08 Aug Tax Matters and Your Small Business
If you have an established small business, or are just toying with the idea of starting one, it can make a lot of sense to review the types of taxes that ultimately may affect your bottom line. Here’s a quick overview of some basic, small business tax matters.
1) Income taxation. The type of business entity you have chosen will dictate how income taxes will be paid. In many instances, your corporation will also need to pay state and local income taxes. If your company has elected C corporation status, taxes are paid on any remaining income after expenses are deducted from revenue. There may be other taxes due, as well. If you are an S corporation, each shareholder, not the company, generally will be responsible for paying income taxes at his or her own personal income tax rate. Keep in mind that some states do not recognize S corporations. In such cases, the company is taxed.
If you are a partnership or sole proprietorship, you, not your company, will pay federal, state, and local income taxes directly to the government. Estimated federal tax payments must be made quarterly. Your federal income tax will include Social Security, Medicare, and self-employment taxes. Some of your taxes as a self-employed individual are deductible. However, generally speaking, you’ll have a greater tax liability if you work for yourself than if you are an employee for someone else (assuming the same pre-tax income). In addition, states that levy income taxes also require quarterly income tax payments.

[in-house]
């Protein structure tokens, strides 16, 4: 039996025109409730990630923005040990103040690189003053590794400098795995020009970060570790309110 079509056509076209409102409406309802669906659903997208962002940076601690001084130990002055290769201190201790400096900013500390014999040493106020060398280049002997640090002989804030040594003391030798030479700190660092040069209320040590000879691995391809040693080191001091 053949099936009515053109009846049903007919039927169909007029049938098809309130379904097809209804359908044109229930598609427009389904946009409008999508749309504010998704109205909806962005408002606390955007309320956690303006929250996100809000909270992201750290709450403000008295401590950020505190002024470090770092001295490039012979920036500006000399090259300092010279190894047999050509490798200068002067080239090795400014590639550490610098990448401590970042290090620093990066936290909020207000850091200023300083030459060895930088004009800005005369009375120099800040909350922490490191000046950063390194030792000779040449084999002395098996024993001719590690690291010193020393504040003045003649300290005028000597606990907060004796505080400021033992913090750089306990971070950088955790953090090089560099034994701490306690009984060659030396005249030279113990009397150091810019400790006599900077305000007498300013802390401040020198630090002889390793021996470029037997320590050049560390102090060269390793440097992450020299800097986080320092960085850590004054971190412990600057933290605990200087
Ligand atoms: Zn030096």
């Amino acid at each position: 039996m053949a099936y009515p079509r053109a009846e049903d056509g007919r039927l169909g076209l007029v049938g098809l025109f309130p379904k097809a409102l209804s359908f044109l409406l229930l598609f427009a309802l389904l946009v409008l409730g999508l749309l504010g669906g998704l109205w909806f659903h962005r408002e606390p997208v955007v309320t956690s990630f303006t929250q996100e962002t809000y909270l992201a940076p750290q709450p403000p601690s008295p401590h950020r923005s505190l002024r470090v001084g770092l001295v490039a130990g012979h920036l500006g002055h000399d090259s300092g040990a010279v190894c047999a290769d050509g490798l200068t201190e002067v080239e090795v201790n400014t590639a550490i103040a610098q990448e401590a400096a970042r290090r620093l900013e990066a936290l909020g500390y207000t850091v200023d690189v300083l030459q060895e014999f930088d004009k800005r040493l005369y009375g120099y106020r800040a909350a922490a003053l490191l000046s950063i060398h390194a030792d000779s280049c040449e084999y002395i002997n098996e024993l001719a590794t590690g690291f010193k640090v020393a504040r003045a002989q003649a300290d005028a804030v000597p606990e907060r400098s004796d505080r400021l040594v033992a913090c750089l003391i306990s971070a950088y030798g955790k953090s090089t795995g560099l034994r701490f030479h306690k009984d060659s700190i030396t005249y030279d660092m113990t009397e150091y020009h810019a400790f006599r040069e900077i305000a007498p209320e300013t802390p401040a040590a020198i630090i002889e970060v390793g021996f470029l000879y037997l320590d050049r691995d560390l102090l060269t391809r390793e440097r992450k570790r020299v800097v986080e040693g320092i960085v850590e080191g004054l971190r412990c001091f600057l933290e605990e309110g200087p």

2) Employment taxes. If you have employees, there are additional tax issues with which you should become familiar. For instance, you need to keep accurate records of payroll taxes, Social Security, Medicare, and workers compensation. In addition, you should have a general understanding of what are considered “wages” for tax purposes. The term “wages” can be somewhat misleading. Besides actual earned compensation, federal and many state payroll tax laws generally define “wages” as any type of payment received for services rendered. This can include: advances, some awards, gratuities, and vacation pay.
3) Sales taxes. Taxes based on the sale of goods fall under the auspices of state government. Each state has its own particular laws regarding sales taxes. Generally speaking, the consumer pays sales taxes for the purchase of most goods with few exceptions—usually the sale of food, beverages, clothing, drugs, and services do not incur sales taxes. However, many states have started to expand their list of taxable items.
4) Property taxes. If your business owns office space and/or land, you will incur property taxes. Tax rates are based on the assessed value of your property and tend to be higher than those on residential property. You may also be taxed on personal property items, such as vehicles, trucks, machinery, and inventory. Since property taxes fall under local jurisdiction, each city and town is likely to have its own laws and property tax rates.
Most small businesses do not have the luxury of employing a full-time tax specialist. For this reason, it is imperative that you seek the expertise of a qualified tax professional. This way, you can help ensure your business is accurately meeting its tax obligations.